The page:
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A PROJECT

REPORT
ON

COSMETIC
MARKETING
SUBMITTED IN PARTIAL FULLFILLMENT OF THE
REQUIREMENT
OF THE AWARD OF THE DEGREE OF BACHELOR OF
BUSINESS
ADMINISTRATION

Session (2014 2015)


SUBMITTED TO:
SUBMITTED BY:

DEPARTMENT OF COMMERCE
SIMRAN BINDRA
AND BUSINESS ADMINISTRATION
PUPIN NO. 17612000857
P.G.G.C SECTOR 11
CHANDIGARH

PANJAB UNIVERSITY, CHANDIGARH

DECLARATION
I, SIMRAN BINDRA, hereby declare that all the information
furnished in this
PROJECT, is my original work containing authentic facts. This
piece of work
is only being submitted to POST GRADUATE GOVT COLLEGE
in the partial
fulfillment for the degree of BACHELORS OF BUSINESS
ADMINISTRATION.

ACKNOWLEDGEMENT
With great pleasure I take the priviledge to acknowledge
all those who
have been involved in my project. I would like to take
this oppurtunity
to thank Prof. Hansraj HOD, Dept. Of Commerce
and Business
Administration, PGGC 11 Chandigarh for giving me
an opportunity
to undertake this project, providing with his valuable
views and
showing active interest in my project. I would give the
credit to my
project guide Ms. Ekta Faculty PGGC Sector 11
Chandigarh, who
inspired me by through discussions and showed me the
right course to
pursue. The information and suggestions provided by her
proved to
be most valuable. I would also like to thank all the
respondents
for their continuous support on my project. They have
been a source
of inspiration and motivated me to perform to the best
of my abilities.
Last but not the least would I like to thank my friends, family
members and
all those people who helped me for the completion and
helping me in
consumer behaviour towards cosmetic products and their use.
Working on this project has proved to be an enlightening
experience for me.
Simran Bindra

B.B.A Final Year

PREFACE
Consumer

behaviour

affecting

the

is

the

today's

key

factor

marketing

environment. After the liberaliation and the


globalization there has been a sea change in
the Indian market scenario. The MNC's have
entered the fray, which forced

the

Indian

giants to change their strategies. There is


a

cutthroat competition and in order to

survive

and

competitors,

to

have

marketers

an
have

edge
realized

over
the

value of consumers. Consumers orientation is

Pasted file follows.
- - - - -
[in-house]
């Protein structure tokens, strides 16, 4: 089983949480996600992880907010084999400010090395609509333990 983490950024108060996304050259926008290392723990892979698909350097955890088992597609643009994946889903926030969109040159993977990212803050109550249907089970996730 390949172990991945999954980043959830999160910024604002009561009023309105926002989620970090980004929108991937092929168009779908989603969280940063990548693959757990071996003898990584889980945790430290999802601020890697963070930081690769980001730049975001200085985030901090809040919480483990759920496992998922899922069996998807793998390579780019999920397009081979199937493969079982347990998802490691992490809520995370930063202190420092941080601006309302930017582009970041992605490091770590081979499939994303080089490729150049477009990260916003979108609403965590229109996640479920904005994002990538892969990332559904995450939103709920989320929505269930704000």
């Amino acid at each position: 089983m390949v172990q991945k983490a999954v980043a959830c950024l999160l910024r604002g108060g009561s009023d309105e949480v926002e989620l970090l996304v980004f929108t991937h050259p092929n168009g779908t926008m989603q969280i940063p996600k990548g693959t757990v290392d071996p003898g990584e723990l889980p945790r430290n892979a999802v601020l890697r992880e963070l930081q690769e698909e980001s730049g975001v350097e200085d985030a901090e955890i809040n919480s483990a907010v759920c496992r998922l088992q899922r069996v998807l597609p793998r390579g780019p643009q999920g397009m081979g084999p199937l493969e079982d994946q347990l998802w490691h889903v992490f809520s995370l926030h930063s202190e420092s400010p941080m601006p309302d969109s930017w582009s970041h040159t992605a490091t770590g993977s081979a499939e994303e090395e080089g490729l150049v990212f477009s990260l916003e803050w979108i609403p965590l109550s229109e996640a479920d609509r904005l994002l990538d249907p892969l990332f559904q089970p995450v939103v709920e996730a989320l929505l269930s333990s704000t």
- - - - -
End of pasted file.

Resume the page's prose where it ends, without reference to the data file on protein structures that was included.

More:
the key word in present times.

I feel it my pleasure to work on this topic and


present this study in form of research project
report a that is essential for every BBA student.
The purpose of this project is to provide the
students with the practical exposure of the
market in today's changing scenario. It helps in
the

development

of

practical

skills

and

analytical thinking process. It provides with

basic skills required to perform the survey; and


statistical tools required analyzing the data.
Also

it

makes

more

aware

about

the

perceptions and tastes of consumers. Thus it


helps in molding the students according to the
requirements of market.

Consumers
choices
becoming

buying
have
more

preferences

tastes

changed
conscious.

Change

in

consumers perception has made a situation of


unsatisfaction among consumers. There has
been a lot of change in the rural consumers.
Their living standard has got uplifted and they
are ready to spend more to have qualify
products.

The present study is based on the behaviour


of the consumers in urban area (mohali) while
purchasing cosmetics. It gives the information

about the attitude, perception and effect of


social,

cultural,

economic,

demographic

and psychographics factors on purchase of the


consumers.

TABLE OF
CONTENT
CHAPTER 1Introduction
CHAPTER 2Growth Trends And Prospects
CHAPTER 3Cosmetics
Market Segmentation
Distribution Network
Price Segmentation
Popular Segmentation
Economy Segmentation
CHAPTER 4Consumerology
CHAPTER 5Research Methodology
CHAPTER 6Findings
CHAPTER 7Analysis Study Given By Students
CONCLUSION
ANNEXURE

Chapter 1
INTRODUCTION
Use of cosmetics is not latest trend, it has its roots deep within the annals
of history. The word cosmetic has been given this modern name lately.
Through regular and formal use of cosmetics has gained momentum now, it
has been in some form or other since a long time.

To cite an example of the long usage of cosmetic, the cosmetics depict


had found its origin in China in the 4th century BC.

Indian too has not remained far behind in the development and frequent
usage of cosmetics. Household utility like haldi, chandan, basan uptoon
have been used centuries to preserve the natural beauty of skin. The reason
for their usage was adequate availability of pure material, apt knowledge of
natural formulation and virtually zeros effects.

The cosmetics industry, which started glowing in the early 1990s, is


expanding
exponentially. With more women and men becoming conscious of their
and
willing to spend on their grooming, this industry has been growing at

20-25
percent the last few years. No wonder then that the shelves are stocked
with a

plethora of products and brands, targeted at various segments, catering to


the
various needs of customers. The enormous growth in this segment has not
only attracted many MNCs but also provided space for many Indian
companies to foray or expand their product range.

Chapter 2
GROWTH
TRENDS
AND
PROSPECTS
An ORG-Marg study reveals that while most FMCG products were affected
by the general slowdown, this segment witnessed relatively good growth in
volume and value 2001. Not only have more people started using
cosmetics, they are also willing to pay more to look and feel good. The
penetration rate is higher in the

skin-care

segment

compared

to

lipsticks. While volume growth has remained low, at 3 percent, in the


case of lipsticks, much of the value growth ha come from price rises.